Why we should stick to our consensus for a deep bore tunnel

Key is the economic context, argues a member of the Viaduct stakeholders' committee. Boring an inshore tunnel keeps the Viaduct in place during construction, avoiding years of traffic congestion.
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Key is the economic context, argues a member of the Viaduct stakeholders' committee. Boring an inshore tunnel keeps the Viaduct in place during construction, avoiding years of traffic congestion.

Editor's note: There's a reply from Mike O'Brien, about comment 18 in the comment thread that follows this article.

I served on the Alaskan Way Viaduct Stakeholders Committee that studied options to replace the Viaduct. After conducting 16 meetings and hearing from 23 expert witnesses, a large majority of the stakeholders recommended further review of, or outright support for, the deep bore tunnel. The stakeholders also studied the 'ꀜsurface option'ꀝ favored by City Council candidate Mike O'ꀙBrien, and then the group rejected the surface option because it was simply not viable.

In a recent article for Crosscut, O'ꀙBrien inaccurately reported the outcome of the stakeholder process. I'd like to set the record straight.

I was asked to participate in the stakeholder process as a representative for freight. Other stakeholders represented a diverse cross section of our community including retailers, neighborhood representatives, civic activists, environmentalists, and organized labor. The deep bore tunnel emerged as the preferred replacement option because it was by far the best choice both for those of us who view the Viaduct primarily in economic terms (such as moving goods, customers, and employees) and for those who prioritize the environmental and urban design benefits of removing the Viaduct from the central waterfront.

The deep bore tunnel best serves the economy because, assuming Mother Nature cooperates, the present Viaduct will remain operational while the deep bore tunnel is designed, bored, and built. This will protect freight and commuter traffic flows on both State 99 and Interstate 5 throughout most of the lifetime of the project. This through capacity is essential for those who depend on retail traffic moving into and throughout the city as well as those of us who work in maritime trades, aerospace, and related industrial sectors that depend on the SR 99-Interstate 5 corridor.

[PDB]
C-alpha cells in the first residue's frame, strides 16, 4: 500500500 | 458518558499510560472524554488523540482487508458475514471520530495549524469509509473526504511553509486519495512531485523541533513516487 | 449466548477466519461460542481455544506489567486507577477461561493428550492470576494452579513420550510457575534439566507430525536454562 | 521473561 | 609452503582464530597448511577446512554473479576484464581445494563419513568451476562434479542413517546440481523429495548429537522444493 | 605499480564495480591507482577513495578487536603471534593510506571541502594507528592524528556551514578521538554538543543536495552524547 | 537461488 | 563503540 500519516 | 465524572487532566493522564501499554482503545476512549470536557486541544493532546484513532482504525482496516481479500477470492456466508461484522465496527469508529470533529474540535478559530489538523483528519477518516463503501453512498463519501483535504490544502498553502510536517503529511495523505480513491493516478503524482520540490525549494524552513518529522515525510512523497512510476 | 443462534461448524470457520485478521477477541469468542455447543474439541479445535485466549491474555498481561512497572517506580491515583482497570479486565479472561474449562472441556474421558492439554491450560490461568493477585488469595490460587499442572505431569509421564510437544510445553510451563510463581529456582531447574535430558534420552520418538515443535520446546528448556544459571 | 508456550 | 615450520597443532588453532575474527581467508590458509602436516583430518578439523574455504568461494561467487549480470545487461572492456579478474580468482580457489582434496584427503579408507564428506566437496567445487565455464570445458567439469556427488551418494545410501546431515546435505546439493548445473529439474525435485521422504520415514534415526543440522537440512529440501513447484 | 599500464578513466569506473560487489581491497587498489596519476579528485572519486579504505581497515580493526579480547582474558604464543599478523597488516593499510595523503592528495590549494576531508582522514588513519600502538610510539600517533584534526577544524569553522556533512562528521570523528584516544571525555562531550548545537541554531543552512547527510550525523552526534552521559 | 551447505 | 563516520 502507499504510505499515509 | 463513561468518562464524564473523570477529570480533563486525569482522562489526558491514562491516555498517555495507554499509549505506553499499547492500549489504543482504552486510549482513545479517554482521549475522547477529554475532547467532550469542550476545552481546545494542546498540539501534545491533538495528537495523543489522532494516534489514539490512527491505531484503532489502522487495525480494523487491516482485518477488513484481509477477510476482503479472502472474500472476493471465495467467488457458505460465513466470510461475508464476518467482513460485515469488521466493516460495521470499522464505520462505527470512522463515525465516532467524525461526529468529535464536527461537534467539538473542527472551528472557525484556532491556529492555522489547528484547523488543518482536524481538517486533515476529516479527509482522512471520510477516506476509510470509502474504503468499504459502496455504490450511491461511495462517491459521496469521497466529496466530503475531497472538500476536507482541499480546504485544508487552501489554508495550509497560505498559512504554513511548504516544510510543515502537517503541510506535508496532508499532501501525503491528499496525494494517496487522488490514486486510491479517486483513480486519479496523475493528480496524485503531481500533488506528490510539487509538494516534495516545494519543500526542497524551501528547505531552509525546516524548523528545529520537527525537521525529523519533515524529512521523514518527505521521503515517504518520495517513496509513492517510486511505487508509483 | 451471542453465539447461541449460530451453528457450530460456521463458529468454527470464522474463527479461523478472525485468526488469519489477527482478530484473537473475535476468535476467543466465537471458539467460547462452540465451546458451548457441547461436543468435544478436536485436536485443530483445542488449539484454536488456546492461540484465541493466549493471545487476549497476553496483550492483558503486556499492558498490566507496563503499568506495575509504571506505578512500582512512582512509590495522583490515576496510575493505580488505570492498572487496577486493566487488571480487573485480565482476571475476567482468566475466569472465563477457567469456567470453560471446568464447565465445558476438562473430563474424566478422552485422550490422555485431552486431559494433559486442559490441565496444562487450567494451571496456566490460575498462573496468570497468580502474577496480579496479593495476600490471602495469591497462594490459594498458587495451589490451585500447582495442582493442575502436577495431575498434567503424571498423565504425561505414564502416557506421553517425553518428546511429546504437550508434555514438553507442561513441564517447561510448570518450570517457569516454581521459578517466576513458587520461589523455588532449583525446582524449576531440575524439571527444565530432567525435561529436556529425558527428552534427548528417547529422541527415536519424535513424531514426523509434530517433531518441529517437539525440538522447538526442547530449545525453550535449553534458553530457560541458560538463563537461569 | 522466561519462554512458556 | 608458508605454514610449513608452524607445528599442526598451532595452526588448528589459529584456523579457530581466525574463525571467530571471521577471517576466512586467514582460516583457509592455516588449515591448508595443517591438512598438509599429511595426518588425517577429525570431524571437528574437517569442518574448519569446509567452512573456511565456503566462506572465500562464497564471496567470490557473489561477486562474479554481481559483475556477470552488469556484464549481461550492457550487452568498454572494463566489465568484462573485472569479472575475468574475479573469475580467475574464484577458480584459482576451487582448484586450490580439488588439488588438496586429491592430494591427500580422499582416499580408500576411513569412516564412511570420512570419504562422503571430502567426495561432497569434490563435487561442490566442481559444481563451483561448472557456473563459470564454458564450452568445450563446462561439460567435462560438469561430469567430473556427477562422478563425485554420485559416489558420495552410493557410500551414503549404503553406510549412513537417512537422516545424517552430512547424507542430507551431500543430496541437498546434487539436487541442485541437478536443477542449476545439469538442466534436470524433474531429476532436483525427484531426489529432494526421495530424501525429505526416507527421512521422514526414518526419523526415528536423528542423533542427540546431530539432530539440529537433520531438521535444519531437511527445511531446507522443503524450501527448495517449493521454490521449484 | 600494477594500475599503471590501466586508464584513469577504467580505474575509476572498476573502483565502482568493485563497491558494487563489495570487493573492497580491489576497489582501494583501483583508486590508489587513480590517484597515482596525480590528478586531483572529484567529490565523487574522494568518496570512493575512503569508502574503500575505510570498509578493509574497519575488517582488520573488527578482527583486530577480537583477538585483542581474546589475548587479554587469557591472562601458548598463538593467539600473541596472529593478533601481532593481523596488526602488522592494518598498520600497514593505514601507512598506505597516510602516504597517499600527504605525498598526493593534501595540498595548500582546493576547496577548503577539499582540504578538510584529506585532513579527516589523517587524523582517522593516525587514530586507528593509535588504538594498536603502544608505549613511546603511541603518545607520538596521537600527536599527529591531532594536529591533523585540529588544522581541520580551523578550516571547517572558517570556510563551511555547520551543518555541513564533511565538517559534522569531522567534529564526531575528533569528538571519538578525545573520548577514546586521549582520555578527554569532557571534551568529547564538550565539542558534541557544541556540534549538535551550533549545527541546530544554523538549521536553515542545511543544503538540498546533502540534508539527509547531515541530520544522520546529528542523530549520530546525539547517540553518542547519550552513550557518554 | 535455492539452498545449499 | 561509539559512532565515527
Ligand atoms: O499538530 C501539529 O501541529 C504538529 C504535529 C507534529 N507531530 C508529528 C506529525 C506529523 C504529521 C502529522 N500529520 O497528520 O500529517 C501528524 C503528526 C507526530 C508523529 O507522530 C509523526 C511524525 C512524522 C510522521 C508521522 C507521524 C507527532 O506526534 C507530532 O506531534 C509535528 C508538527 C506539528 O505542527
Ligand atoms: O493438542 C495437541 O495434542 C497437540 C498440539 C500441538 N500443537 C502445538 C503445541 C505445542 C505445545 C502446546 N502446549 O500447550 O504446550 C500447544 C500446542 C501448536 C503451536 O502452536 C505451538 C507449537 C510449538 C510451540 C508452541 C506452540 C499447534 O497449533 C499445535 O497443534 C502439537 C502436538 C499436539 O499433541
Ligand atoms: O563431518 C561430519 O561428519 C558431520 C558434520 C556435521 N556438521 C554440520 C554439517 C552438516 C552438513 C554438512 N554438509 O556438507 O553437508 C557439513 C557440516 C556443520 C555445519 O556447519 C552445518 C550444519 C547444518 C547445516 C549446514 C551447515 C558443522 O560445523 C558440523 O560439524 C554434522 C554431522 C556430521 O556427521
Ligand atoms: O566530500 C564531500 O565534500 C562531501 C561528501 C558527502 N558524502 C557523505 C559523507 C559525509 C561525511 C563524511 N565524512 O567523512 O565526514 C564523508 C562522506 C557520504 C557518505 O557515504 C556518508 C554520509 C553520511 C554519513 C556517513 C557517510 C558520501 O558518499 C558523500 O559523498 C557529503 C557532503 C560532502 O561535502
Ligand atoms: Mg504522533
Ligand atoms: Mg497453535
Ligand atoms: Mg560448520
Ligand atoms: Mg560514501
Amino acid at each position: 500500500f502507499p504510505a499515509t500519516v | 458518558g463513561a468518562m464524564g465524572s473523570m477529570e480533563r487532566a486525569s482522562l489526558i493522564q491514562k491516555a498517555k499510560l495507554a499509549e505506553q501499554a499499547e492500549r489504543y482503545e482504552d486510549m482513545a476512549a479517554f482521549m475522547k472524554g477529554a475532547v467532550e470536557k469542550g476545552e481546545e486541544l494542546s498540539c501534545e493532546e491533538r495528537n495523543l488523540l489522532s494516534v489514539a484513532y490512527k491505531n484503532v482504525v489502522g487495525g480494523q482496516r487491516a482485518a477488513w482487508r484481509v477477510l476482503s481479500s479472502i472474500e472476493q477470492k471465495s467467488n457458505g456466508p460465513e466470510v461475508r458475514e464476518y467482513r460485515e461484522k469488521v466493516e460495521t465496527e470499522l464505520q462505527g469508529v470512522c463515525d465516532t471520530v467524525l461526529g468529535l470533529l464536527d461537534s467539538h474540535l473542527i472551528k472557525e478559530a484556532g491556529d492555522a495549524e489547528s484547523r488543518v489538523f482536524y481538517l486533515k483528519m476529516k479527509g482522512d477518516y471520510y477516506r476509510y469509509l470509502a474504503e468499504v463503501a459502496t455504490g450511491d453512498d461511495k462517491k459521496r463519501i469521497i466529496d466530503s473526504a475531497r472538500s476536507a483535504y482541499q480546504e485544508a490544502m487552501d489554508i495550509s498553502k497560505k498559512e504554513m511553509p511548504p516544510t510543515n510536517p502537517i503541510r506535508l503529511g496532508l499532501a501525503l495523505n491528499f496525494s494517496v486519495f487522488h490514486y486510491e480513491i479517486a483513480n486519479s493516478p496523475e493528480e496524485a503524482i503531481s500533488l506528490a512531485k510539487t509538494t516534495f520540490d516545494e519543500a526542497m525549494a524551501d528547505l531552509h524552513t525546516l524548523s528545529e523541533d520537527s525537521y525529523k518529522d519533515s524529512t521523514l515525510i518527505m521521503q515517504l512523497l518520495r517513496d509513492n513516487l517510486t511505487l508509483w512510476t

Traffic flows will be disrupted near the end of the project while final road connections are made to the tunnel, but planners say this disruption will last months, not years. Upon completion, planners predict the tunnel will handle about 80,000 vehicles per day compared to the 110,000 that now use the Viaduct. Most of the other traffic will be served by new road improvements and improved transit service.

With most Viaduct traffic absorbed into the tunnel, it will be possible to tear down the Viaduct and open up the city'ꀙs central waterfront while also maintaining decent capacity for through traffic in and around the city. The tunnel won'ꀙt be cheap, but no Viaduct replacement option would be. The expense of the undertaking also needs to be put into a broader context.

According to city and state tax records, the industrial business sectors that rely on the SR99-Interstate 5 corridor generated more than $60 billion in gross business revenue in 2006. That represented about half the industrial output of the state of Washington. Many say we should view the Viaduct as a 50 or 100-year decision. Multiply $60 billion by 50 or 100 times and the underlying value of the deep bore tunnel option becomes clear because of its unique capacity to keep our regional economy rolling while the Viaduct is replaced, and afterward.

O'ꀙBrien'ꀙs surface solution failed to gain majority stakeholder support because it could not come close to meeting the economic needs of the people who live and work in our city, region, and state. It would also fall far short of physically accommodating the vehicles that now rely on the Viaduct. The resulting traffic jams of idling buses, cars, and trucks downtown and on I-5 would overwhelm any civic or environmental benefits that might be gained by tearing the Viaduct down. O'ꀙBrien'ꀙs hope that public transit could handle the overload might be more realistic in cities with robust underground or elevated transit systems, but it is a pipe dream in a city like Seattle that relies on at-grade bus and rail systems.

It has been nearly 10 years since an earthquake forced us to consider what to do about the Viaduct. O'ꀙBrien'ꀙs attempt to revive the surface option threatens to take us back to the political gridlock that mired this issue until the citizen stakeholders agreed, by a large margin, to put the deep bore option on the table.

Once put forward by the stakeholders, the deep bore option was embraced as the preferred option by the Governor, Mayor, and the King County Executive. It was then adopted by the state Legislature with bipartisan support from both sides of the Cascades following a thorough and vigorous debate.

Design challenges remain with the deep bore option and some of them are daunting. But they pale besides the problems that would result from O'ꀙBrien'ꀙs surface option.


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